Gorris et al described the possible effects of climate change on coccidioidomycosis endemic regions in the United States and estimated that currently 12 states are possibly endemic and up to 18 may be endemic by 2095 under moderate warming conditions, and the number of cases may increase by over 50% with the upper potential of mean cases to be 34,460 compared to 2018 CDC data of 9500 cases [19, 20].  They established a model based on the relationship between climate and Valley Fever incidence and created a climate-constrained model with climate projections from Earth system models to analyze future projections [20, 21]. They estimate that warmer climate conditions may expand coccidioidomycosis northward and drier counties with mountain rain shadows may be endemic; whereas, coastal areas with ample rainfall will not be endemic [19].  These climate predictions, along with evidence of increasing incidence, detection of coccidioidomycosis in areas where it was not previously seen, mobility of the population and relocation of immune-naïve individuals to endemic areas highlight the need for clinician and public awareness to expand beyond currently mapped boundaries.

In summary, changes in the endemic pattern and incidence of coccidioidomycosis have occurred since the initial skin test surveys.  Future changes are anticipated based on development of residential communities in the arid regions that were previously sparsely inhabited, land disturbances caused by excavation, and expansion north and east caused the impact of climate change on environmental conditions favoring growth of Coccidioides in the soil.  Better methods for assessing immunity to Coccidioides are needed to define the current endemic pattern and determine the impact of factors that may change the endemic pattern in the future.  Research to develop a cytokine release assay (CRA) like the interferon- gamma release assays (IGRA) used for determination of immunity to Mycobacterium tuberculosis may provide a similar method for determination of immunity to Coccidioides [22].

  1. Wilson, L., et al., The Rise of Valley Fever: Prevalence and Cost Burden of Coccidioidomycosis Infection in California. Int J Environ Res Public Health, 2019. 16(7).
  2. Talamantes, J., S. Behseta, and C.S. Zender, Fluctuations in climate and incidence of coccidioidomycosis in Kern County, California: a review. Ann. N. Y. Acad. Sci, 2007. 1111: p. 73-82.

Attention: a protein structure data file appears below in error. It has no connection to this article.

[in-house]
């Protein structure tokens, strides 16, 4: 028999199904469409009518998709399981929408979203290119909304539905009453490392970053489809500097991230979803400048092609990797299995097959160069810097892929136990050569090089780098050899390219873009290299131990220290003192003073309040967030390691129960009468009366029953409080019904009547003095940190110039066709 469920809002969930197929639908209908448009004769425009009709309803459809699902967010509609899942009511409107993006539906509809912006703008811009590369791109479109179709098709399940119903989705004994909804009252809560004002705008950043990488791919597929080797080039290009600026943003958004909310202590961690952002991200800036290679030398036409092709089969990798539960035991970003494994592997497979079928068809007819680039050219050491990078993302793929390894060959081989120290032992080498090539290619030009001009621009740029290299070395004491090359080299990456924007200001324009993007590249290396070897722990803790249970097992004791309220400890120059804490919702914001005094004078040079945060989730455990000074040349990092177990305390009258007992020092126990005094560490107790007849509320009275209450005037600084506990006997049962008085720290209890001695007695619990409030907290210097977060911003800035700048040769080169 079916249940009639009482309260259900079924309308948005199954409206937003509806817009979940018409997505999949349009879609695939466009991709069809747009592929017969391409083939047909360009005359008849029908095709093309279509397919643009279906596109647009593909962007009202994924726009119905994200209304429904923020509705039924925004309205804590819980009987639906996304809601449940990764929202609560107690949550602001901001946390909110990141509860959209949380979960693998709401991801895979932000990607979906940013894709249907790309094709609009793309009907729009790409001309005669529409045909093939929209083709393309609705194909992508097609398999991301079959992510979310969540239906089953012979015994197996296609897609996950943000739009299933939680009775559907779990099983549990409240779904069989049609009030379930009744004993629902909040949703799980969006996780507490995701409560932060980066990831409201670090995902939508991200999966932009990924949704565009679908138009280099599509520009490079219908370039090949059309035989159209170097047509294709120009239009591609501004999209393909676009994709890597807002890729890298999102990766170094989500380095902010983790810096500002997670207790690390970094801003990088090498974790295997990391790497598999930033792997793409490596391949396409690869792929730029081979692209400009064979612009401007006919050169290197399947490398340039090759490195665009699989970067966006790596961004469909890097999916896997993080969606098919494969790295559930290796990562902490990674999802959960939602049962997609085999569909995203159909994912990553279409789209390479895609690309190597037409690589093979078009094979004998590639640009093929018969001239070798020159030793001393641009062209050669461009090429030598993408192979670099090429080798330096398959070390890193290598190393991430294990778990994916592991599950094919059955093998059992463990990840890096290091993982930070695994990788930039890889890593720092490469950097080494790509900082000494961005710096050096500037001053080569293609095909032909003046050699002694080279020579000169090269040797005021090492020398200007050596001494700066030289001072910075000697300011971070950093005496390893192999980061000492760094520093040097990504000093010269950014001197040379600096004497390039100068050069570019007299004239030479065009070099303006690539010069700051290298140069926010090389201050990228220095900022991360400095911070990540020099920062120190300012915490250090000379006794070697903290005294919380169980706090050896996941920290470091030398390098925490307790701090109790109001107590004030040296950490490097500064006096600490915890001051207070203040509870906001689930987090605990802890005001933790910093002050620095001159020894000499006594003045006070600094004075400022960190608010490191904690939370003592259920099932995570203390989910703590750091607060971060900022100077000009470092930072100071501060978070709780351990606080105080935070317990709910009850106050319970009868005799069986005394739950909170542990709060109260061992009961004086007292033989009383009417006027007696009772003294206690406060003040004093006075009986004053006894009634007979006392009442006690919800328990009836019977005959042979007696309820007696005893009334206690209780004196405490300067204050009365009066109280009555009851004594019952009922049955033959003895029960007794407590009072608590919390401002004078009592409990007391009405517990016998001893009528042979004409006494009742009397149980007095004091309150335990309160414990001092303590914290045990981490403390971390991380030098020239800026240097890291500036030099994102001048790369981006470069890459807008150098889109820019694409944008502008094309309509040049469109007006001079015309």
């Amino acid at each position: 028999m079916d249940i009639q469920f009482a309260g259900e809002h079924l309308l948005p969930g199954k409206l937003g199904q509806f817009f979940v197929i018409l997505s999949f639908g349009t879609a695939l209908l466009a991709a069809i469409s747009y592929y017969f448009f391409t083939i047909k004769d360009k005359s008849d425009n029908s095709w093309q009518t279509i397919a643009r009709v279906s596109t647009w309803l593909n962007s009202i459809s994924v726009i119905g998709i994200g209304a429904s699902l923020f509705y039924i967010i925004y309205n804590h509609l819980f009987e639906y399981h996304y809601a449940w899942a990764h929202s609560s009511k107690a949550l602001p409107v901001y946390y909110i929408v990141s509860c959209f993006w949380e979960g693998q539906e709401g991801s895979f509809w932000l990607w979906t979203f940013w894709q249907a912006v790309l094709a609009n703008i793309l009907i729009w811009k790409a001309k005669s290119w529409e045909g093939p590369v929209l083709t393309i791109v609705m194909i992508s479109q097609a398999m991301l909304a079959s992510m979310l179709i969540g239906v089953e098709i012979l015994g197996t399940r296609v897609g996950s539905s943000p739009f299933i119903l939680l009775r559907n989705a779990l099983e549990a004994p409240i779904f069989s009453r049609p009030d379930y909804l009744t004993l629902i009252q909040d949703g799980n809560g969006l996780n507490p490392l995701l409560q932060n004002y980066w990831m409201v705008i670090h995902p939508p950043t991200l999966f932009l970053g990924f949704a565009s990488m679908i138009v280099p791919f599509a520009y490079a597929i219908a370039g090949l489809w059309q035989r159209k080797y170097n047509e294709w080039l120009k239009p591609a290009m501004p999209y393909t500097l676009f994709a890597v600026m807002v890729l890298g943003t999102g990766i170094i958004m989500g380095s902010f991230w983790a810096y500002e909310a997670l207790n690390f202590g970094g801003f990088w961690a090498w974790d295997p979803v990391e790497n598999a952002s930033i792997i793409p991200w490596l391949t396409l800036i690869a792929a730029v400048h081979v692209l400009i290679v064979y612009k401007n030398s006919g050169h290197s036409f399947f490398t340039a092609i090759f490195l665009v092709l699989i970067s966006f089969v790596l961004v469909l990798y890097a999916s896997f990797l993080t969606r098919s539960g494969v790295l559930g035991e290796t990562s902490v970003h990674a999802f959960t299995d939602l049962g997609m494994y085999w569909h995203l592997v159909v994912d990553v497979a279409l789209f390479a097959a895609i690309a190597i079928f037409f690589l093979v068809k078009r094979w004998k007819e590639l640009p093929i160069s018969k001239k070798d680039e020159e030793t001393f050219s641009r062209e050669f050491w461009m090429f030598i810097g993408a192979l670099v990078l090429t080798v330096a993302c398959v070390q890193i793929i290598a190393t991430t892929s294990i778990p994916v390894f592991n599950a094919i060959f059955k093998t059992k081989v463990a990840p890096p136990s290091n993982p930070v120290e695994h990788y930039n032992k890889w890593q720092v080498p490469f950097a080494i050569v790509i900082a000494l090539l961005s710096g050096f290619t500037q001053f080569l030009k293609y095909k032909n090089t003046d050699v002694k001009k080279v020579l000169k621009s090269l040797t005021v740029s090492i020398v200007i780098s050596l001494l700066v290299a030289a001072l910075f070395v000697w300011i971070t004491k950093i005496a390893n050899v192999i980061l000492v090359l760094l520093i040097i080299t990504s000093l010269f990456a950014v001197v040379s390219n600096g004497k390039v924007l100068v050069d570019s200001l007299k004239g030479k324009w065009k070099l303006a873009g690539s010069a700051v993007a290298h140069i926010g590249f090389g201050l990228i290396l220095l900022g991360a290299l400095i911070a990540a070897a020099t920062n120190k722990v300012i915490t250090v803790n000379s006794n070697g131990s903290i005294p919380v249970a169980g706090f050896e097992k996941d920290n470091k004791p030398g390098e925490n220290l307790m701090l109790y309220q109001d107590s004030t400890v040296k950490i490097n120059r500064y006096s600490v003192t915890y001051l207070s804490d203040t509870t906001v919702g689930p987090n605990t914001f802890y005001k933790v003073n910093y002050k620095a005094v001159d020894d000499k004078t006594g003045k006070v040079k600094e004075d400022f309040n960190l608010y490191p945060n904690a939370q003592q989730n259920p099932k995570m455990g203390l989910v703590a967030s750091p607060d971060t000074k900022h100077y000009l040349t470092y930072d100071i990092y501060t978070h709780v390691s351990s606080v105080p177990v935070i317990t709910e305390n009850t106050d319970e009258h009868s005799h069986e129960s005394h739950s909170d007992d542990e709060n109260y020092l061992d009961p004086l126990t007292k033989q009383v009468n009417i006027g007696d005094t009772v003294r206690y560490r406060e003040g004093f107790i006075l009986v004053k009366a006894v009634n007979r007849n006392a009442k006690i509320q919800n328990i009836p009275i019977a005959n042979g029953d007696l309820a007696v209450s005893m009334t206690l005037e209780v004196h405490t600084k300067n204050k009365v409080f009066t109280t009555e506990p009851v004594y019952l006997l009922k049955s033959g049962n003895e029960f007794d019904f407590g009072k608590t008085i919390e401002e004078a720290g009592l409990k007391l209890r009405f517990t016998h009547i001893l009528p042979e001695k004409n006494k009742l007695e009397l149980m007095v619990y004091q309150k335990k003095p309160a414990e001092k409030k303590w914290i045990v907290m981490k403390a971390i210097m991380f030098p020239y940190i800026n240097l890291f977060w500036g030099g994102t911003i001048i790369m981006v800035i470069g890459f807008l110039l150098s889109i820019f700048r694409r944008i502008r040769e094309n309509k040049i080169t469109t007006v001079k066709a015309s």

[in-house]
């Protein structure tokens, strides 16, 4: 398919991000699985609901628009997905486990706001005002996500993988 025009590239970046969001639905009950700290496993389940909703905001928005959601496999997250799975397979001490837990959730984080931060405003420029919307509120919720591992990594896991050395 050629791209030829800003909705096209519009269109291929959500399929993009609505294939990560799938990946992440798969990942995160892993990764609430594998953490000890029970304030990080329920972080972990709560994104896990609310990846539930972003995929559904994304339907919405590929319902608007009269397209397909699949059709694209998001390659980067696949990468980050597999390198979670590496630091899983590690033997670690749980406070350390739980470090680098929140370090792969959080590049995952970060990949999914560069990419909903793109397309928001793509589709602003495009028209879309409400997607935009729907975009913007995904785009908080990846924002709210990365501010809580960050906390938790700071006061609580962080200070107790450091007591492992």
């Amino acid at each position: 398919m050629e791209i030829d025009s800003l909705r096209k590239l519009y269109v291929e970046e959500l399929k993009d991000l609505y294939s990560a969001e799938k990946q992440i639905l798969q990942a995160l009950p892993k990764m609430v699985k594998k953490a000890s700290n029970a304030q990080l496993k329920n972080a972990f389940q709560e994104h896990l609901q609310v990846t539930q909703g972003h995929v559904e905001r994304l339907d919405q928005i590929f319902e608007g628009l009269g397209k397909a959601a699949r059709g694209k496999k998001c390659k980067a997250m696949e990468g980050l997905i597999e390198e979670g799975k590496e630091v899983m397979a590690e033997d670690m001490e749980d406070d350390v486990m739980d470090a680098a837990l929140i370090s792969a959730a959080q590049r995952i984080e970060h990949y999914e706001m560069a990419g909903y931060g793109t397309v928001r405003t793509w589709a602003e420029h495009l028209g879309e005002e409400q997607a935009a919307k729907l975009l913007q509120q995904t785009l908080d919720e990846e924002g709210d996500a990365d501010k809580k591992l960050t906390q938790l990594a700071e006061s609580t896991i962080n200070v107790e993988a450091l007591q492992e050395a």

3. Comrie, A.C., Climate factors influencing coccidioidomycosis seasonality and outbreaks. Environ. Health Perspect, 2005. 113(6): p. 688-692.
  4. Weaver, E.A. and K.N. Kolivras, Investigating the Relationship Between Climate and Valley Fever (Coccidioidomycosis). Ecohealth, 2018. 15(4): p. 840-852.
  5. Pappagianis, D., Marked increase in cases of coccidioidomycosis in California:'91,'92, and '93. Clin. Infect. Dis, 1994. 19(1): p. S14-18.
  6. McCotter, O.Z., et al., Update on the Epidemiology of coccidioidomycosis in the United States. Med Mycol, 2019. 57(Supplement_1): p. S30-S40.
  7. Jones, J.M., et al., Coccidioidomycosis: An underreported cause of death-Arizona, 2008-2013. Med Mycol, 2018. 56(2): p. 172-179.
  8. Chang, D.C., et al., Testing for Coccidioidomycosis among Patients with Community-Acquired Pneumonia. Emerg. Infect. Dis, 2008. 14(7): p. 1053-1059.
  9. Benedict, K., et al., Enhanced Surveillance for Coccidioidomycosis, 14 US States, 2016. Emerg Infect Dis, 2018. 24(8): p. 1444-1452.
  10. Benedict, K., et al., Mycotic Infections Acquired outside Areas of Known Endemicity, United States. Emerg. Infect. Dis, 2015. 21(11): p. 1935-1941.
  11. Werner, S.B., et al., An epidemic of coccidioidomycosis among archeology students in northern California. N. Engl. J. Med, 1972. 286(10): p. 507-512.
  12. Werner, S.B. and D. Pappagianis, Coccidioidomycosis in Northern California. An outbreak among archeology students near Red Bluff. Calif. Med, 1973. 119(3): p. 16-20.
  13. Petersen, L.R., et al., Coccidioidomycosis among workers at an archeological site, northeastern Utah. Emerg. Infect. Dis, 2004. 10(4): p. 637-642.
  14. Marsden-Haug, N., et al., Coccidioidomycosis Acquired in Washington State. Clin. Infect. Dis, 2013.
  15. Cano, M.V. and R.A. Hajjeh, The epidemiology of histoplasmosis: a review. Semin Respir Infect, 2001. 16(2): p. 109-18.
  16. Edwards, P.Q. and C.E. Palmer, Prevalence of sensitivity to coccidioidin, with special reference to specific and nonspecific reactions to coccidioidin and to histoplasmin. Dis Chest, 1957. 31(1): p. 35-60.
  17. Freedman, M., Benedict, K., McCotter, O., et al., Preliminary estimates of annual burden of coccidioidomycosis in the United States, 2010-2014., in The 7th International Coccidioidomycosis Symposium 2017. 2017: Stanford, CA.
  18. Tsang, C.A., et al., Enhanced surveillance of coccidioidomycosis, Arizona, USA, 2007-2008. Emerg. Infect Dis, 2010. 16(11): p. 1738-1744.
  19. Gorris, M.E., Tresedar, K.K., Zender, C.S., Randerson, J.T. The Effects of Climate Change on Coccidioidomycosis Endemic Regions in the United States. in 62nd Annual Coccidioidomycosis Study Group. 2018. Flagstaff, AZ.
  20. Gorris, M.E., Tresedar, K.K., Zender, C.S., Randerson, J.T., Expansion of coccidioidomycosis endemic regions in the United States in response to climate change. GeoHealth, 2019, In Press.
  21. Gorris, M.E., Cat, L.A., Zender, C.S., Treseder, K.K., Randerson, J.T., Coccidioidomycosis dynamics in relation to climate in the southwestern United States. GeoHealth, 2017. 2(1): p. 6-24.
  22. Ampel, N.M., et al., Ex Vivo Cytokine Release, Determined by a Multiplex Cytokine Assay, in Response to Coccidioidal Antigen Stimulation of Whole Blood among Subjects with Recently Diagnosed Primary Pulmonary Coccidioidomycosis. mSphere, 2018. 3(3).